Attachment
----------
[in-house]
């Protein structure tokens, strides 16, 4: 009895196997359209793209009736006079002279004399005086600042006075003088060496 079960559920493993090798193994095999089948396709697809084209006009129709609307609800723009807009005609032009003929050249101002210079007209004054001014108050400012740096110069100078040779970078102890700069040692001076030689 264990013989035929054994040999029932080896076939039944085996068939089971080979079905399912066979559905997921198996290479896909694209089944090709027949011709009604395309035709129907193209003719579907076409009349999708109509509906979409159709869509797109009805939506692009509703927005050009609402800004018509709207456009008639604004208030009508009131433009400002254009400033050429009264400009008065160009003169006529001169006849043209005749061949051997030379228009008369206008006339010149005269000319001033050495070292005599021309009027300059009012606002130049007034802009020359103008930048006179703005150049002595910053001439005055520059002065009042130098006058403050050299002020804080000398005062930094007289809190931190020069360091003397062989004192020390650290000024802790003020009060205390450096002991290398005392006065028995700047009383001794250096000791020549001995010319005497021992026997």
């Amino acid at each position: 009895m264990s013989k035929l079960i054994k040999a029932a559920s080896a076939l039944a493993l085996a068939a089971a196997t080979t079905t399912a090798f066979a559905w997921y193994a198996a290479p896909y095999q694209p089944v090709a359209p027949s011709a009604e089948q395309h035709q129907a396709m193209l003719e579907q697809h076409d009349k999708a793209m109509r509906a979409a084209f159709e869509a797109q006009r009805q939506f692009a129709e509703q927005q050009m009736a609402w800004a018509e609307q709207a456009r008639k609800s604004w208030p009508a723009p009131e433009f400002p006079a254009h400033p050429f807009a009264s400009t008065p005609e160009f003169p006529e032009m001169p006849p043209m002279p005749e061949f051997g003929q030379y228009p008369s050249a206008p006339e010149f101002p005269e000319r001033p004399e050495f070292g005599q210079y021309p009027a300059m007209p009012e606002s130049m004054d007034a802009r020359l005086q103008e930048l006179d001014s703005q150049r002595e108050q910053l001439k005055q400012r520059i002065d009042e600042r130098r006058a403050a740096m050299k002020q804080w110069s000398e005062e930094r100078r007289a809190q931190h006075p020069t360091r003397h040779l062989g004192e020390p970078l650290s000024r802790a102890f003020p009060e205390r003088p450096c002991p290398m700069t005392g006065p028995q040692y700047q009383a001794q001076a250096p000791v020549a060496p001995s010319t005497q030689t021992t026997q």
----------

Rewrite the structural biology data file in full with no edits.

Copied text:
[in-house]
């Protein structure tokens, strides 16, 4: 009895196997359209793209009736006079002279004399005086600042006075003088060496 079960559920493993090798193994095999089948396709697809084209006009129709609307609800723009807009005609032009003929050249101002210079007209004054001014108050400012740096110069100078040779970078102890700069040692001076030689 264990013989035929054994040999029932080896076939039944085996068939089971080979079905399912066979559905997921198996290479896909694209089944090709027949011709009604395309035709129907193209003719579907076409009349999708109509509906979409159709869509797109009805939506692009509703927005050009609402800004018509709207456009008639604004208030009508009131433009400002254009400033050429009264400009008065160009003169006529001169006849043209005749061949051997030379228009008369206008006339010149005269000319001033050495070292005599021309009027300059009012606002130049007034802009020359103008930048006179703005150049002595910053001439005055520059002065009042130098006058403050050299002020804080000398005062930094007289809190931190020069360091003397062989004192020390650290000024802790003020009060205390450096002991290398005392006065028995700047009383001794250096000791020549001995010319005497021992026997």
């Amino acid at each position: 009895m264990s013989k035929l079960i054994k040999a029932a559920s080896a076939l039944a493993l085996a068939a089971a196997t080979t079905t399912a090798f066979a559905w997921y193994a198996a290479p896909y095999q694209p089944v090709a359209p027949s011709a009604e089948q395309h035709q129907a396709m193209l003719e579907q697809h076409d009349k999708a793209m109509r509906a979409a084209f159709e869509a797109q006009r009805q939506f692009a129709e509703q927005q050009m009736a609402w800004a018509e609307q709207a456009r008639k609800s604004w208030p009508a723009p009131e433009f400002p006079a254009h400033p050429f807009a009264s400009t008065p005609e160009f003169p006529e032009m001169p006849p043209m002279p005749e061949f051997g003929q030379y228009p008369s050249a206008p006339e010149f101002p005269e000319r001033p004399e050495f070292g005599q210079y021309p009027a300059m007209p009012e606002s130049m004054d007034a802009r020359l005086q103008e930048l006179d001014s703005q150049r002595e108050q910053l001439k005055q400012r520059i002065d009042e600042r130098r006058a403050a740096m050299k002020q804080w110069s000398e005062e930094r100078r007289a809190q931190h006075p020069t360091r003397h040779l062989g004192e020390p970078l650290s000024r802790a102890f003020p009060e205390r003088p450096c002991p290398m700069t005392g006065p028995q040692y700047q009383a001794q001076a250096p000791v020549a060496p001995s010319t005497q030689t021992t026997q």